I want to see a side-by-side map showing (a) population density and (b) GDP, either statewide or per capita. Louisiana and New Mexico ought to be ashamed of themselves, and what's North Dakota's secret?, but otherwise no real surprises.
6:10 am on Aug 10, 2014 (gmt 0)
There's no doubt the population density is greater is sq/m smaller states, particularly to the east coast. Add to the mix that the majority of "broadband" is ADSL/DSL and their inherent "cable lengths" from point of delivery to user and it makes sense that some states with LOW population, large sq/m do poorly.
More than anything is the BUSINESS model in use by ISPs in the USA... bill for everything and the SLOWEST speed we can do so we can charge extra for better access. This multi-tiered pricing is what keeps the USA slow on the web... but is just fast enough that Tom, Dick, or Harry aren't completely and totally pissed at the service.
(After all, these are tele-communication companies which are NOT currently operating under Title II and are fighting it tooth and nail ... ie. Net Neutrality).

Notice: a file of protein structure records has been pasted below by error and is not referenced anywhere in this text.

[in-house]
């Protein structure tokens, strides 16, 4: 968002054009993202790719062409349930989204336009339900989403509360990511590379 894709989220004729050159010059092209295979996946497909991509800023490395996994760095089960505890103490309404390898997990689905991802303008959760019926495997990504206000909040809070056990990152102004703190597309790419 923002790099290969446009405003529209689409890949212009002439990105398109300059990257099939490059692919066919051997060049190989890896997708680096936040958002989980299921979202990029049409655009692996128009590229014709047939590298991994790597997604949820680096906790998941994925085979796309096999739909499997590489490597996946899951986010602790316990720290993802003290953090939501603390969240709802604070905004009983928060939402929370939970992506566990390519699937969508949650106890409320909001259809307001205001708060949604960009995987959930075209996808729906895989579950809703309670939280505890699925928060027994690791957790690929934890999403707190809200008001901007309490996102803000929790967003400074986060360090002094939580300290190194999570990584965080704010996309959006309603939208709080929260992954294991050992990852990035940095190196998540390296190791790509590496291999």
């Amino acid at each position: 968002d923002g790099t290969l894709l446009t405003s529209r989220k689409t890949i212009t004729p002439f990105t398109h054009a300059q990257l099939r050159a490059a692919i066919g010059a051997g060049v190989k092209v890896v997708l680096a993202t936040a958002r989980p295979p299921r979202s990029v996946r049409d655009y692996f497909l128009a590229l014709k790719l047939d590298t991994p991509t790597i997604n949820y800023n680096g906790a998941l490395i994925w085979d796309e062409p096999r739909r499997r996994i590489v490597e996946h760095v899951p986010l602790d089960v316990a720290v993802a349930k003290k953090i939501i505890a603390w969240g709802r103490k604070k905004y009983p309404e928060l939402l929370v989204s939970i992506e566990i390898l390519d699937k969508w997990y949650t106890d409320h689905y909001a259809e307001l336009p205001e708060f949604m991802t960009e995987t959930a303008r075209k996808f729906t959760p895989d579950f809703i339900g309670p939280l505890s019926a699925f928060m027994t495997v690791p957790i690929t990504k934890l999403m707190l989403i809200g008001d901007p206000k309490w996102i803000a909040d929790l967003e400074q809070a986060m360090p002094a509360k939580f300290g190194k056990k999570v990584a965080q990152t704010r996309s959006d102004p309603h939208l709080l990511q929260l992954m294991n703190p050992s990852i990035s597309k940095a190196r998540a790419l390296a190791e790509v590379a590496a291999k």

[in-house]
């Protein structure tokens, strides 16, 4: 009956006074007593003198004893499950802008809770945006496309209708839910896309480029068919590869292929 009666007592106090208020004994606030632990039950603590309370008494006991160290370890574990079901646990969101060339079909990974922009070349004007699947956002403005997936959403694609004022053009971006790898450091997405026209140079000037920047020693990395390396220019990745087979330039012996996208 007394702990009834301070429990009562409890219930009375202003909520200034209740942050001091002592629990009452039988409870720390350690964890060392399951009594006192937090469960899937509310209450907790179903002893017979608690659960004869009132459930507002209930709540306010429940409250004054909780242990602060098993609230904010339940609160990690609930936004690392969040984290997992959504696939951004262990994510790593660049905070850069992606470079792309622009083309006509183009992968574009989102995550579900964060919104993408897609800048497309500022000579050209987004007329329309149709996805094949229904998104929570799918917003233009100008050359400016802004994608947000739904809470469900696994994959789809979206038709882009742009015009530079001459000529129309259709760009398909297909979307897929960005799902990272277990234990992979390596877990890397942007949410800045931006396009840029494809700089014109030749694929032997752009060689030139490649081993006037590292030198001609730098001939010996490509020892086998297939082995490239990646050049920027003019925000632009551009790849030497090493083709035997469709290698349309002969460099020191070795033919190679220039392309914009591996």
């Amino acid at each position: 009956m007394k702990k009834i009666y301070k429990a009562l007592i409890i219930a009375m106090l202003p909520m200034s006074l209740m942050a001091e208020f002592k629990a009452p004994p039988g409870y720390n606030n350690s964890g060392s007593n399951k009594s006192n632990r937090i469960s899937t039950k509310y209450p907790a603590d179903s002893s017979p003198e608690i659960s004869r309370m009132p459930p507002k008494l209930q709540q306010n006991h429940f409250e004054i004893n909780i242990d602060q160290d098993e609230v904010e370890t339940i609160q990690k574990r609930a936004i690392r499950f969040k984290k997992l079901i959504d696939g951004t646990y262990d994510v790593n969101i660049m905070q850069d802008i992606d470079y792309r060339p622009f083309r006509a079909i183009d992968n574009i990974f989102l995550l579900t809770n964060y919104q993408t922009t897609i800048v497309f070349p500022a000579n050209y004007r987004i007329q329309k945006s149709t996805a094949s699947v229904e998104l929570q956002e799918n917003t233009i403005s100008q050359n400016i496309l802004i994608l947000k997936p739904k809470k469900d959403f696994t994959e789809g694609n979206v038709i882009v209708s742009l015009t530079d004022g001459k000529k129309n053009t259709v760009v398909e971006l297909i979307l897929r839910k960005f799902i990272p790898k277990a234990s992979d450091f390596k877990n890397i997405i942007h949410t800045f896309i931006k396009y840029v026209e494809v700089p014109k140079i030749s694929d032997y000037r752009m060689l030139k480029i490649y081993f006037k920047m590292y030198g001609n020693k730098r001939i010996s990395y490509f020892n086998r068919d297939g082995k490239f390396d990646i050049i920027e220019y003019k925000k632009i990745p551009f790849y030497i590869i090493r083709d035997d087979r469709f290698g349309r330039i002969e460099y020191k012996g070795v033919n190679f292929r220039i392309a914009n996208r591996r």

7:43 am on Aug 10, 2014 (gmt 0)
Here we can get/have 100MB/s conections.
9:50 am on Aug 10, 2014 (gmt 0)
At what price? My 728 kbps is 19 a month. See what I mean?
4:27 am on Aug 17, 2014 (gmt 0)
I want to see a side-by-side map showing (a) population density...
That would help but I don't know if it's going to tell the whole story. The small community it's 1 person per 4 acres. Nearly everyone has access to cable because the main roads are relatively well populated.
brotherhood of LAN
4:39 am on Aug 17, 2014 (gmt 0)
Yes, agree with the pop density and GDP angle. The sheer mileage involved in network infrastructure in North America must mean the rising tide takes a while to lift all ships.
I notice a pretty big price difference in mobile phone and data transfer in Canada compared to the UK. I guess twice as many people in 40 times the land mass has a bit to do with it. Even taking into account most of Canada is on the rim of the U.S. border, still a huge distance.
I wonder what's an 'acceptable' speed nowadays, for the general population. We do OK with 5 Mbps in our home, though there's the choice of fibre optic which leads right up to the house.